– Sorry, honey, we will be here for a while. Enjoy your book while I shoot the rainbow!
I grabbed the camera and jumped out of the car. In front of me, the most colourful mountainside I had seen, a pallette of green, red and purple.
Gran Canaria is an island of steep mountains. Its long and wingding roads cling to the mountainside, and crawl up and down the steep valleys, the barrancos, like buckling snakes of asphalt. Magnificent views are around every turn, and there is always a surprise: What’s next?
Barranco del Medio is one of those surprises that make me pull the car over, pull the hand brake and run out with the camera. We geologists are famous for looking more at roadcuts and the views than the road, and this place makes me even more dangerous in the traffic than usual. The Chosen One does not always appreciate these ad-hoc field work stops, butt his time was different: She reckognised the beauty of the colorful volcanic ash.
For that is what it is: Fine grained ash. Spewn out by the volcanoes that made the Canary Islands.
Most volcanic ash is dark, black or grey. But when exposed to the elements after it settles, oxygen in air, rain and ground water can react with elements in it, to create colourful new minerals. It is the common chemical process called oxidation. We all know it, and hate it when it changes iron into red rust, rust that can fasten screws make tools useless and etch holes in boats.
The red colour in the ash is simply rust, created from oxidised iron from the minerals that make up the ash. Purple also comes from oxidation, when the process produces the iron mineral hematite, which is black in big grains, but reddish to purple in very fine grains.
The key to pretty colours is then; enough iron in the original ash, and allow for water with oxygen to circulate afterwards. Likely, there was a period of silence after these beds were deposited, which allowed for the water to flush through.
The green colour comes from clay minerals in the ash, mainly chlorite. Green may actually also come from traces of iron in the clay:
Different colours happen because iron, as part of rust or other minerals, gives away some of the negatively charged electrons it has in the outer shell of each atom. In rust and hematite, it gives away three electrons, and each atom becomes overall positively charged, Fe3+. In chlorite, it gives away only two electrons, and becomes Fe2+, and it is this differece that causes the various colours.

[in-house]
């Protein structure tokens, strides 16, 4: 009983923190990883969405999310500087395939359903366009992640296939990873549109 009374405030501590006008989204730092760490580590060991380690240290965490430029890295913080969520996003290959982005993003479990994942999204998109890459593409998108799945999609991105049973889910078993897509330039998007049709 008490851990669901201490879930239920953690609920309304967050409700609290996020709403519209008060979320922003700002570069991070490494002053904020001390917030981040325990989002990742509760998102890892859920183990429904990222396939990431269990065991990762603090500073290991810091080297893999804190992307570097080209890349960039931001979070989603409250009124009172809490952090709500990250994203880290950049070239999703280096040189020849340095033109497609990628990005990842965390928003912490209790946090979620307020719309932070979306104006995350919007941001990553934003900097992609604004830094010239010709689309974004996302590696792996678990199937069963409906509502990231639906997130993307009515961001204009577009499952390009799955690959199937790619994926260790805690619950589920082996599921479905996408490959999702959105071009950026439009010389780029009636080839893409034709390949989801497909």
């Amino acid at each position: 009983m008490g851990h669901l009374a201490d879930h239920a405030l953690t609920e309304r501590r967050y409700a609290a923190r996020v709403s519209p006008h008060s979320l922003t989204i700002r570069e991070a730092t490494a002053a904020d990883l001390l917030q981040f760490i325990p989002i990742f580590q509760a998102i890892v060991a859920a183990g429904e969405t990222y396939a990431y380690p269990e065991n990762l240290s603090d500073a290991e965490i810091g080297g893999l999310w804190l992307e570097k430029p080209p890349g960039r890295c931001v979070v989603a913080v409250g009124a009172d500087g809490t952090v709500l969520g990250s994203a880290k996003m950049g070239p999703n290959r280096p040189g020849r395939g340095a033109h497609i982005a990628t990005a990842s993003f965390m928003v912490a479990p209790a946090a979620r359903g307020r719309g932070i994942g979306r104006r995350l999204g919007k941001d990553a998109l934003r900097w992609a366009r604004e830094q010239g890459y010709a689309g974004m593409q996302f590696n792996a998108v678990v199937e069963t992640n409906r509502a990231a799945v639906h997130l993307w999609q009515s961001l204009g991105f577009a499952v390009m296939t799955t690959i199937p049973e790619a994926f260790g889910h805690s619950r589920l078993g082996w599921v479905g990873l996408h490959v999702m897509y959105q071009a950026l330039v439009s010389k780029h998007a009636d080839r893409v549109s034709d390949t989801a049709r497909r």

Finally, sulphur also plays a role in the colour play: Volcanic ash may contain lots of sulphur, with its well known yellow and orange colour.
Time flies in good company. Trying various camera angles, exposures, the whirls, layers, patterns of the rocks. There is always a new composition to try, another vantage point, another light as clouds drift by and turn the sunlight on and off. The colours show in new nuances as the dusk falls on.
On occasions like this, I loose the feeling of time. Just taking pictures, a kind of Zen where the outside world ceases to exist – and at the same time, the light changes constantly push to move, recompose, change filters… Until the bell rings.
– Dear, I need to go to you-know-where, and I need it now!
No such thing here. Reluctantly, I accept that there is a time for everything, and throw the stuff into the car, heading off to find you-know-what beyond the end of he rainbow.
How to get there:
Gran Canaria is a major tourist destination, and served by a zillion airlines; charter, low-fare and good-old ones. From Norway, both SAS and Norwegian fly almost daily. Car rental is inexpensive, down to less than 100€ per day. Obviosly, both plane fares and car prices depend on season.
Drive route, the fast way: Take the motorway GC-1 south from Las Palmas or the airport, until its end in the Tauro valley. Follow GC-200 up the valley, direction Mogan and further.
Drive route, the scenic way: Follow the mountain roads across Gran Canaria, for lots of steep scenery: At Vecindario, follow GC-500, then GC-65, C-815, GC-60, GC-605 until joining the GC-200 at Pie de la Cuesta.